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Beyond price

By Heather Stone - posted Wednesday, 27 February 2013


I only ever had a single pearl in my life. As I recall it was a small cultured pearl received as a 21st birthday gift and I treasured it for many years. Now I have the good fortune to be in possession of a veritable pearl amongst books and with it the bonus of a wonderful addition to my permanent Australiana collection.

In 1887, during the halcyon goldrush days of Western Australia, a Singhalese gold dealer and jeweller, T B Ellies, sailed to Australia to establish a business. After the Pilbara goldfields were exhausted, he saw the opportunity to utilise his skills in Broome, and, from his original occupation of pearl skinner and dealer, became one of the most respected citizens in the region and the great great grandfather of what amounted to a pearl dynasty.

Pearling in Australia extended back hundreds of years prior to European settlement with the aboriginal tribes trading in pearlshell, both within Australia and with the Indonesian beche de mer, trepang and pearl fishers. From its beginnings in 1879, Broome (named after a less than flattered West Australian Governor), thrived as a multicultural town, attracting islanders, Indonesians, Chinese, Europeans, amongst others. There was as much a thriving world market for pearlshell as for pearls themselves up until the advent of plastic, so there were fortunes to be made.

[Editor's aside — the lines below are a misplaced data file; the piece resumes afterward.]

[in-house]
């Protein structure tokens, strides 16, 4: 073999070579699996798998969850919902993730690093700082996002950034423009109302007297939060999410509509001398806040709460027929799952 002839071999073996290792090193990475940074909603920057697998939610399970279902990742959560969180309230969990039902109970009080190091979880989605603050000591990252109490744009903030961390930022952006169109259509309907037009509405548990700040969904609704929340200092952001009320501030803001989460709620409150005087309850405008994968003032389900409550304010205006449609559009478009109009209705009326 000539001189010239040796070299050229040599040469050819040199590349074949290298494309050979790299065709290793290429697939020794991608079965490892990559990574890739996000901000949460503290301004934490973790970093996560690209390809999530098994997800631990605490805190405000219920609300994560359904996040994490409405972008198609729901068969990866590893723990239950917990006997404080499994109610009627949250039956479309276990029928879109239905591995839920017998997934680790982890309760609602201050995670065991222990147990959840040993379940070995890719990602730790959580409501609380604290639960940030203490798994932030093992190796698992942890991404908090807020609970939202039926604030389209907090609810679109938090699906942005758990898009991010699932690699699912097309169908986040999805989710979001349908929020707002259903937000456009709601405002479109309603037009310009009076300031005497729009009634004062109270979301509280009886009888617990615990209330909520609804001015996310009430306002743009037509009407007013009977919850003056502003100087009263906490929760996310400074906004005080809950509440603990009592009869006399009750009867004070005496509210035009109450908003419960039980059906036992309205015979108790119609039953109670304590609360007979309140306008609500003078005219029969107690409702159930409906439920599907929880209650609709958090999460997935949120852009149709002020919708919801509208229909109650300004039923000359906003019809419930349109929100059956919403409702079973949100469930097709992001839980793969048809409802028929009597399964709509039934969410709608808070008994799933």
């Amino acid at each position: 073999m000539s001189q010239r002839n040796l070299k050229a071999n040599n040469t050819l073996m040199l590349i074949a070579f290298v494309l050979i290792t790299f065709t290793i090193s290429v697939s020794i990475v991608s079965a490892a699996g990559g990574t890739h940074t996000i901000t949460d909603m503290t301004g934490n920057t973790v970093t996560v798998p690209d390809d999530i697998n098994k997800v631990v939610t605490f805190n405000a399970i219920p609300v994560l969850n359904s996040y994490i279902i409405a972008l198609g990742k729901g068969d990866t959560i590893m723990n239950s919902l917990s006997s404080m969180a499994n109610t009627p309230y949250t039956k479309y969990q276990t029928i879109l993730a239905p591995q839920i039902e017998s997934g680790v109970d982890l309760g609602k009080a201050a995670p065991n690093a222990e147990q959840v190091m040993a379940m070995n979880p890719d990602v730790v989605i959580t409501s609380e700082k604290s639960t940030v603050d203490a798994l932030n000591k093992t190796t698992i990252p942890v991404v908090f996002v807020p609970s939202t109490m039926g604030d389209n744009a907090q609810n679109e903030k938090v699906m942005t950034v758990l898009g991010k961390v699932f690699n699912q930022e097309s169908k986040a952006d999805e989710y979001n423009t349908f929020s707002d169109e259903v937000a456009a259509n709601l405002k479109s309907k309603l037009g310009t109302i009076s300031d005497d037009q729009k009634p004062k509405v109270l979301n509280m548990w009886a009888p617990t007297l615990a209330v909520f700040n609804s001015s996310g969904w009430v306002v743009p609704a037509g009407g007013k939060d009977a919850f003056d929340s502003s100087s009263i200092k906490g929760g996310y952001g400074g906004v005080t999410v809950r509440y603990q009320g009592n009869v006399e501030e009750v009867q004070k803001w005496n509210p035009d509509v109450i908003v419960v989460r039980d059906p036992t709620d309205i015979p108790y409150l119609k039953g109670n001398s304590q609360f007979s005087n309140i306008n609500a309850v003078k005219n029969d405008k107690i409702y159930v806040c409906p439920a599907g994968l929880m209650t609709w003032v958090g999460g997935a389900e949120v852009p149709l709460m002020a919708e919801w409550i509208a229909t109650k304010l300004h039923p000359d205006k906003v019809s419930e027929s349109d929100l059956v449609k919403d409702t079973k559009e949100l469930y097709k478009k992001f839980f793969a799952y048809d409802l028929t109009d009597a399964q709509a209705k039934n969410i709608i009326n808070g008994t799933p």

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The earlier periods had their share of shame whereby indigenous people were quite literally kidnapped, chained and traded at slave markets for the purpose of diving. Similarly Japanese divers were indentured which was barely any better. Few earned wages and many died from occupational hazards – sharks, crocodiles, jellyfish, diving hazards, weather conditions- in addition to the large scale deaths occurring during cyclones. In 1935 a cyclone cost the community scores of luggers and the lives of 200 men. In 1935 it was 21 luggers and 140 men. More than 2000 Japanese are buried in the Broome cemetery. The situation gradually improved as the (shallow) inshore resource diminished and diving suits replaced bare diving. Today of course most pearls are cultured and harvested using scuba equipment, racks and the latest in technology, but there are still accidents.

This book is based around a magnificent collection of high quality photos and reproductions of originals. The text accompanying the pictures tells the fascinating story of TB Ellies rise to notability within the region, the wild west aura surrounding this thriving but dangerous outback town, the story of the immigrants, the indentured and the indigenes. In its heyday, there were over 400 pearl luggers operating off Broome in addition to normal fishing boats and cargo/passenger ships, as water was the best means of travel.

By all accounts T.B. Ellies was a considerate employer and paid the crews of his luggers fair wages irrespective of their status, as well as being scrupulously honest in his pearl dealings. His funeral in 1937 was attended by most of the town ad he entertained notables from both Australia and worldwide including the WA Governor.